Frontiers - Society

  • November 2010

    Actuarial Criminology

    Criminologist Richard Berk designs software aimed at reducing recidivism.

    What would it take to stop a crime before it occurred?

  • November 2010

    Examining Religion's Past With an Eye on the Present

    Associate Professor of Sociology Melissa Wilde looks to policies of the past and how they've shaped the current religious landscape.

    What's the next best thing to being a fly on the wall at the Second Vatican Council? For Melissa Wilde, Associate Professor of Sociology, it was being granted access to the Vatican Secret Archives.

  • October 2010

    Analysis That Matters

    An audio Q&A with political scientist Brendan O'Leary on his service as United Nations advisor.

    In September, Lauder Professor of Political Science Brendan O'Leary returned to campus from a year's leave, during which he served as Senior Advisor on Power-Sharing for the Mediation Support Unit in the United Nations Department of Political Affairs.

  • August 2010

    Law and Reconciliation in Rwanda

    Graduate student Kristin Doughty studies how perpetrators and victims coexist in post-genocide Rwanda.

    In the summer of 2004, Kristin Doughty, an anthropology doctoral student in the process of conducting pre-dissertation research, was having lunch with her friend Eugenie in an open-air restaurant in southern Rwanda.

  • June 2010

    The Economics of Peace

    Recent College graduate Sam Adelsberg helps micro-entrepreneurs in the West Bank.

    For Sam Adelsberg, C’10, the Israeli-Palestinian conflict has always been more than just an intellectual interest.

  • April 2010

    After the Flood

    Graduate student Aaron Mulvany studies competing narratives of flood and recovery in South Indian coastal communities.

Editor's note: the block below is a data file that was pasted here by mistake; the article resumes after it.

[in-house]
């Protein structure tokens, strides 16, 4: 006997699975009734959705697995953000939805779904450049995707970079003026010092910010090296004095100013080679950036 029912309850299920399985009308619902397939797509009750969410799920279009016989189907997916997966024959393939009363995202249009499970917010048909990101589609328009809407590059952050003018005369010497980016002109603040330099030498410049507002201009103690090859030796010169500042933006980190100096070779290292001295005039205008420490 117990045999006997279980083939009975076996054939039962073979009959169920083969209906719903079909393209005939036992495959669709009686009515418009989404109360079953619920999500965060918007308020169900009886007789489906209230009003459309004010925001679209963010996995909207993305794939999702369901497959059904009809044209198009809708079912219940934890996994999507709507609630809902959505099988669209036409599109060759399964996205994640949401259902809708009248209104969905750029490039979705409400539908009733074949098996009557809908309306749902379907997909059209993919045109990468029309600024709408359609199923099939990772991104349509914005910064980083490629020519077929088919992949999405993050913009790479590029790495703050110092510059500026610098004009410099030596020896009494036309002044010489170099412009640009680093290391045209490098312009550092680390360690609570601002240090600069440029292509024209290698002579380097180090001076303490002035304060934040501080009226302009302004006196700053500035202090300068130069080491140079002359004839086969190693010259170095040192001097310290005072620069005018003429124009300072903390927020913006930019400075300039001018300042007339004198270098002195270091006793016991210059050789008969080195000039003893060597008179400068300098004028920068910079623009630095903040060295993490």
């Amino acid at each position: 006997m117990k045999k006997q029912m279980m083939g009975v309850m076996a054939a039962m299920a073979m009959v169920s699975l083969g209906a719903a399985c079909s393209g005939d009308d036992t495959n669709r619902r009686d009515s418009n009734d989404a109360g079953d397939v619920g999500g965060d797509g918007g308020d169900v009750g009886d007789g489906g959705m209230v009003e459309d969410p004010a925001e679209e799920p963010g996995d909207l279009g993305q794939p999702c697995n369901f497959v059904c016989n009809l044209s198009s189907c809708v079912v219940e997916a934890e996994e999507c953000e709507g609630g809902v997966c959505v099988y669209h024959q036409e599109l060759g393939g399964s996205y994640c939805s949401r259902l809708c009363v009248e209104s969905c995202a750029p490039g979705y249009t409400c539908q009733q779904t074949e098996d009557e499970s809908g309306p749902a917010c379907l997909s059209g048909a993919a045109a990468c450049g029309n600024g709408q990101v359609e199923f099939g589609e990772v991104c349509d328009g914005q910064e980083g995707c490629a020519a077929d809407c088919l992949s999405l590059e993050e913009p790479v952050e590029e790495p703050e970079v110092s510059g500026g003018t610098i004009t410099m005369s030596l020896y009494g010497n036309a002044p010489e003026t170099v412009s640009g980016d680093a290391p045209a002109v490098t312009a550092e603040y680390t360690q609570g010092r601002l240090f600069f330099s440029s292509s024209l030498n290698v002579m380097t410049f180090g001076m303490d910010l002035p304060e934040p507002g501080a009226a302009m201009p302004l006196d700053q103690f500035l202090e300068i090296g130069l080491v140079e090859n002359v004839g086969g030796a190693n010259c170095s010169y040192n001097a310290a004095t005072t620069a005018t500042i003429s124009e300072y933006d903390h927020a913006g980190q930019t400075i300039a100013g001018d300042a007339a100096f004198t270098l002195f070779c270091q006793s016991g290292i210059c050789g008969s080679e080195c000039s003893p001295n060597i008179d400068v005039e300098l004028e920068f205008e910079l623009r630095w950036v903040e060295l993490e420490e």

In 2005, six months after a massive tsunami devastated South and Southeast Asia, South Asia Studies doctoral student Aaron Mulvany visited India’s Coromandel Coast, along the Bay of Bengal.

  • April 2010

    The Eyes of the People

    Political scientist Jeffrey Green challenges the notion of vox populi.

    We ordinarily think of democracy as the form of self-government in which ordinary citizens have a say in decisions that affect their lives. “We the People” are empowered, we generally assume, because we have a voice in elections and in public opinion through which are heard the vox populi.

  • February 2010

    The Economics of Peer Pressure

    Graduate student Seth Richards uses an economics framework to examine the effects of social norms on teen sexual activity.

    With teen pregnancy rates up for the first time in a decade and the Obama administration eliminating federal funding for abstinence-only sex-education programs, intense debates abound over how to delay and reduce teen sexual activity.

  • January 2010

    Addicted to Mammograms

    Penn professor Robert Aronowitz weighs in on the debate over new breast cancer screening guidelines.

    Last fall, the United St

  • December 2009

    Healing Africa

    Anthropology student looks at women's involvement in spiritual healing.

    When Christy Schuetze joined the Peace Corps in 1998 and set off for Mozambique to teach English, people familiar with Africa warned her: “Be careful, you’ll never come back.”